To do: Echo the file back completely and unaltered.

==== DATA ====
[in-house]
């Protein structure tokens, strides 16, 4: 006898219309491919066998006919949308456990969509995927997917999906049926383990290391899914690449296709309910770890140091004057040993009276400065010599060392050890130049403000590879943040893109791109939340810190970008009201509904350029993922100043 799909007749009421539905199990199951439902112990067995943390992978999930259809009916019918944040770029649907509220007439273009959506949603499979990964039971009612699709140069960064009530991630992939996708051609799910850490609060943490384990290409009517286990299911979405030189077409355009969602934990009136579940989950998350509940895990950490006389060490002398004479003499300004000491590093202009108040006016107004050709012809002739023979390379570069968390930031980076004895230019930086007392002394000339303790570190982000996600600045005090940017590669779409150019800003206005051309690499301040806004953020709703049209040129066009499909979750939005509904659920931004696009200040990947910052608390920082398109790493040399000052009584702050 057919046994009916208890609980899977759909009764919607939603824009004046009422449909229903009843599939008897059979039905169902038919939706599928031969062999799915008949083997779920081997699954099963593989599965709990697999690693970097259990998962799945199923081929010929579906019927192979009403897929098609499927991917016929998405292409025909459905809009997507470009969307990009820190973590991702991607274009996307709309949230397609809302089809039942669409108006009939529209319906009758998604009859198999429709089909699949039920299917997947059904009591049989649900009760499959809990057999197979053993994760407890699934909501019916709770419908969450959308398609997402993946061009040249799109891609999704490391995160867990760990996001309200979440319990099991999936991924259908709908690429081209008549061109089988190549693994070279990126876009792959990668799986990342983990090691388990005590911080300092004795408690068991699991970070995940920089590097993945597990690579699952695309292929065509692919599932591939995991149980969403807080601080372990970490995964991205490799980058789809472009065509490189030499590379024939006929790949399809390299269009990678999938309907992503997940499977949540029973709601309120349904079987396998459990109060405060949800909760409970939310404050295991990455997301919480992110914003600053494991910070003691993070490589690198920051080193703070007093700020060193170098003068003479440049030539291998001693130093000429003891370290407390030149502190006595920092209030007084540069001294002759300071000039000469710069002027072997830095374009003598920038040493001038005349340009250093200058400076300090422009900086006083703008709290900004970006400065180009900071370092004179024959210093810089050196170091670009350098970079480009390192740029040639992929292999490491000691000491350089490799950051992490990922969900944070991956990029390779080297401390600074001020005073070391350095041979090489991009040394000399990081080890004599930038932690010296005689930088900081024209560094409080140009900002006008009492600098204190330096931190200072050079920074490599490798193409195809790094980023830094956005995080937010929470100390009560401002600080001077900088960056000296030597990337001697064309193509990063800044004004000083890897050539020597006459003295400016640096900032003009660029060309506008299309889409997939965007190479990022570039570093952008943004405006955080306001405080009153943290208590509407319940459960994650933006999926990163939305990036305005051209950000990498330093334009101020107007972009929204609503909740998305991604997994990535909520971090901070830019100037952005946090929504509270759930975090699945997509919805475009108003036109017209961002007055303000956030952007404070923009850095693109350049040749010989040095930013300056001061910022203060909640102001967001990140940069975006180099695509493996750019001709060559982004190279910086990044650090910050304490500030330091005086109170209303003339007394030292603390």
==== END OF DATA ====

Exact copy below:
[in-house]
């Protein structure tokens, strides 16, 4: 006898219309491919066998006919949308456990969509995927997917999906049926383990290391899914690449296709309910770890140091004057040993009276400065010599060392050890130049403000590879943040893109791109939340810190970008009201509904350029993922100043 799909007749009421539905199990199951439902112990067995943390992978999930259809009916019918944040770029649907509220007439273009959506949603499979990964039971009612699709140069960064009530991630992939996708051609799910850490609060943490384990290409009517286990299911979405030189077409355009969602934990009136579940989950998350509940895990950490006389060490002398004479003499300004000491590093202009108040006016107004050709012809002739023979390379570069968390930031980076004895230019930086007392002394000339303790570190982000996600600045005090940017590669779409150019800003206005051309690499301040806004953020709703049209040129066009499909979750939005509904659920931004696009200040990947910052608390920082398109790493040399000052009584702050 057919046994009916208890609980899977759909009764919607939603824009004046009422449909229903009843599939008897059979039905169902038919939706599928031969062999799915008949083997779920081997699954099963593989599965709990697999690693970097259990998962799945199923081929010929579906019927192979009403897929098609499927991917016929998405292409025909459905809009997507470009969307990009820190973590991702991607274009996307709309949230397609809302089809039942669409108006009939529209319906009758998604009859198999429709089909699949039920299917997947059904009591049989649900009760499959809990057999197979053993994760407890699934909501019916709770419908969450959308398609997402993946061009040249799109891609999704490391995160867990760990996001309200979440319990099991999936991924259908709908690429081209008549061109089988190549693994070279990126876009792959990668799986990342983990090691388990005590911080300092004795408690068991699991970070995940920089590097993945597990690579699952695309292929065509692919599932591939995991149980969403807080601080372990970490995964991205490799980058789809472009065509490189030499590379024939006929790949399809390299269009990678999938309907992503997940499977949540029973709601309120349904079987396998459990109060405060949800909760409970939310404050295991990455997301919480992110914003600053494991910070003691993070490589690198920051080193703070007093700020060193170098003068003479440049030539291998001693130093000429003891370290407390030149502190006595920092209030007084540069001294002759300071000039000469710069002027072997830095374009003598920038040493001038005349340009250093200058400076300090422009900086006083703008709290900004970006400065180009900071370092004179024959210093810089050196170091670009350098970079480009390192740029040639992929292999490491000691000491350089490799950051992490990922969900944070991956990029390779080297401390600074001020005073070391350095041979090489991009040394000399990081080890004599930038932690010296005689930088900081024209560094409080140009900002006008009492600098204190330096931190200072050079920074490599490798193409195809790094980023830094956005995080937010929470100390009560401002600080001077900088960056000296030597990337001697064309193509990063800044004004000083890897050539020597006459003295400016640096900032003009660029060309506008299309889409997939965007190479990022570039570093952008943004405006955080306001405080009153943290208590509407319940459960994650933006999926990163939305990036305005051209950000990498330093334009101020107007972009929204609503909740998305991604997994990535909520971090901070830019100037952005946090929504509270759930975090699945997509919805475009108003036109017209961002007055303000956030952007404070923009850095693109350049040749010989040095930013300056001061910022203060909640102001967001990140940069975006180099695509493996750019001709060559982004190279910086990044650090910050304490500030330091005086109170209303003339007394030292603390």